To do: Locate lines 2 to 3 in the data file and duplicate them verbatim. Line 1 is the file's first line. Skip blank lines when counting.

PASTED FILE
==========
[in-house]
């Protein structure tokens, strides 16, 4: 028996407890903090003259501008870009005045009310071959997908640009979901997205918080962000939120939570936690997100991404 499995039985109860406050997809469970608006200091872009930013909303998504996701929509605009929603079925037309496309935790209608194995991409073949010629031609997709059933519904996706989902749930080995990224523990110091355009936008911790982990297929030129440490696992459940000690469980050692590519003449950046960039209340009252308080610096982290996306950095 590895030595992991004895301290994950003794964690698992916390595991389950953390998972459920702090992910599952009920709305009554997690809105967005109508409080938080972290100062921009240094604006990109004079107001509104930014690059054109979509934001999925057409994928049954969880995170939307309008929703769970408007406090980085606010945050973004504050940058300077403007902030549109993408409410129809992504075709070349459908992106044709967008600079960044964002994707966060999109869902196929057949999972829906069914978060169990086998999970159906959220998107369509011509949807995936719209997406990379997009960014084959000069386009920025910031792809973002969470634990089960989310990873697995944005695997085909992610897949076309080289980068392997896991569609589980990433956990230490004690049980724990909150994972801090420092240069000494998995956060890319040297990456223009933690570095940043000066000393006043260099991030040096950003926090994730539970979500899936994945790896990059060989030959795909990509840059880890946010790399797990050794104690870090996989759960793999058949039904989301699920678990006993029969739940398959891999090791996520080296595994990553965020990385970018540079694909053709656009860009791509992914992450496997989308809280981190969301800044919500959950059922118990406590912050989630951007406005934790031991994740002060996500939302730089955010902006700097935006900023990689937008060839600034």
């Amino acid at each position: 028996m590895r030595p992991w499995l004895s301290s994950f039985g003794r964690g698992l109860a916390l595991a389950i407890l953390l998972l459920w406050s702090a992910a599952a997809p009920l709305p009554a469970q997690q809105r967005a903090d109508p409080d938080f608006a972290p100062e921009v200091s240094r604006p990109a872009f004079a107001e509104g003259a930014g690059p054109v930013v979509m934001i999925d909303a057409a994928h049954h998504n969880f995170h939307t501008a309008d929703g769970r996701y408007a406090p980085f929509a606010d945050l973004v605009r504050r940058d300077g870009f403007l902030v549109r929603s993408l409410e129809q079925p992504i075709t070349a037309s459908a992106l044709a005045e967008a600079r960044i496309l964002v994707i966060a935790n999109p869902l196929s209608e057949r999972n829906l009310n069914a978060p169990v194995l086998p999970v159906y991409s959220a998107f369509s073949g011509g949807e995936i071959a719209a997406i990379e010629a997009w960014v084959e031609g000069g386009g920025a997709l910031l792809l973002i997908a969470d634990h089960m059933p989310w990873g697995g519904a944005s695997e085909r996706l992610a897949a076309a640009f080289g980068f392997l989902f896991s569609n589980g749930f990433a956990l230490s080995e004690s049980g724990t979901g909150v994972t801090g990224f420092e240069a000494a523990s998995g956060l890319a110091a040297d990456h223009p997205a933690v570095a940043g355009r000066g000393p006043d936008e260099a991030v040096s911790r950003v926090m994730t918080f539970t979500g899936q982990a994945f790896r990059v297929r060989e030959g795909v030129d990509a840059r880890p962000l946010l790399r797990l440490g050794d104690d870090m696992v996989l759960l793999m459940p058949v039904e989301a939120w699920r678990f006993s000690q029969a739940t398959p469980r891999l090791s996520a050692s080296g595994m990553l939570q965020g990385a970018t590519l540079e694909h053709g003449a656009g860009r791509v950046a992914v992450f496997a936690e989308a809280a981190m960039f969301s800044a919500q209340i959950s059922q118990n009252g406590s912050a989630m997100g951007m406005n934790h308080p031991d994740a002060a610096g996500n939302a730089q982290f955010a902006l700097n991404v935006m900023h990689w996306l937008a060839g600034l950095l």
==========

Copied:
């Protein structure tokens, strides 16, 4: 028996407890903090003259501008870009005045009310071959997908640009979901997205918080962000939120939570936690997100991404 499995039985109860406050997809469970608006200091872009930013909303998504996701929509605009929603079925037309496309935790209608194995991409073949010629031609997709059933519904996706989902749930080995990224523990110091355009936008911790982990297929030129440490696992459940000690469980050692590519003449950046960039209340009252308080610096982290996306950095 590895030595992991004895301290994950003794964690698992916390595991389950953390998972459920702090992910599952009920709305009554997690809105967005109508409080938080972290100062921009240094604006990109004079107001509104930014690059054109979509934001999925057409994928049954969880995170939307309008929703769970408007406090980085606010945050973004504050940058300077403007902030549109993408409410129809992504075709070349459908992106044709967008600079960044964002994707966060999109869902196929057949999972829906069914978060169990086998999970159906959220998107369509011509949807995936719209997406990379997009960014084959000069386009920025910031792809973002969470634990089960989310990873697995944005695997085909992610897949076309080289980068392997896991569609589980990433956990230490004690049980724990909150994972801090420092240069000494998995956060890319040297990456223009933690570095940043000066000393006043260099991030040096950003926090994730539970979500899936994945790896990059060989030959795909990509840059880890946010790399797990050794104690870090996989759960793999058949039904989301699920678990006993029969739940398959891999090791996520080296595994990553965020990385970018540079694909053709656009860009791509992914992450496997989308809280981190969301800044919500959950059922118990406590912050989630951007406005934790031991994740002060996500939302730089955010902006700097935006900023990689937008060839600034």
């Amino acid at each position: 028996m590895r030595p992991w499995l004895s301290s994950f039985g003794r964690g698992l109860a916390l595991a389950i407890l953390l998972l459920w406050s702090a992910a599952a997809p009920l709305p009554a469970q997690q809105r967005a903090d109508p409080d938080f608006a972290p100062e921009v200091s240094r604006p990109a872009f004079a107001e509104g003259a930014g690059p054109v930013v979509m934001i999925d909303a057409a994928h049954h998504n969880f995170h939307t501008a309008d929703g769970r996701y408007a406090p980085f929509a606010d945050l973004v605009r504050r940058d300077g870009f403007l902030v549109r929603s993408l409410e129809q079925p992504i075709t070349a037309s459908a992106l044709a005045e967008a600079r960044i496309l964002v994707i966060a935790n999109p869902l196929s209608e057949r999972n829906l009310n069914a978060p169990v194995l086998p999970v159906y991409s959220a998107f369509s073949g011509g949807e995936i071959a719209a997406i990379e010629a997009w960014v084959e031609g000069g386009g920025a997709l910031l792809l973002i997908a969470d634990h089960m059933p989310w990873g697995g519904a944005s695997e085909r996706l992610a897949a076309a640009f080289g980068f392997l989902f896991s569609n589980g749930f990433a956990l230490s080995e004690s049980g724990t979901g909150v994972t801090g990224f420092e240069a000494a523990s998995g956060l890319a110091a040297d990456h223009p997205a933690v570095a940043g355009r000066g000393p006043d936008e260099a991030v040096s911790r950003v926090m994730t918080f539970t979500g899936q982990a994945f790896r990059v297929r060989e030959g795909v030129d990509a840059r880890p962000l946010l790399r797990l440490g050794d104690d870090m696992v996989l759960l793999m459940p058949v039904e989301a939120w699920r678990f006993s000690q029969a739940t398959p469980r891999l090791s996520a050692s080296g595994m990553l939570q965020g990385a970018t590519l540079e694909h053709g003449a656009g860009r791509v950046a992914v992450f496997a936690e989308a809280a981190m960039f969301s800044a919500q209340i959950s059922q118990n009252g406590s912050a989630m997100g951007m406005n934790h308080p031991d994740a002060a610096g996500n939302a730089q982290f955010a902006l700097n991404v935006m900023h990689w996306l937008a060839g600034l950095l």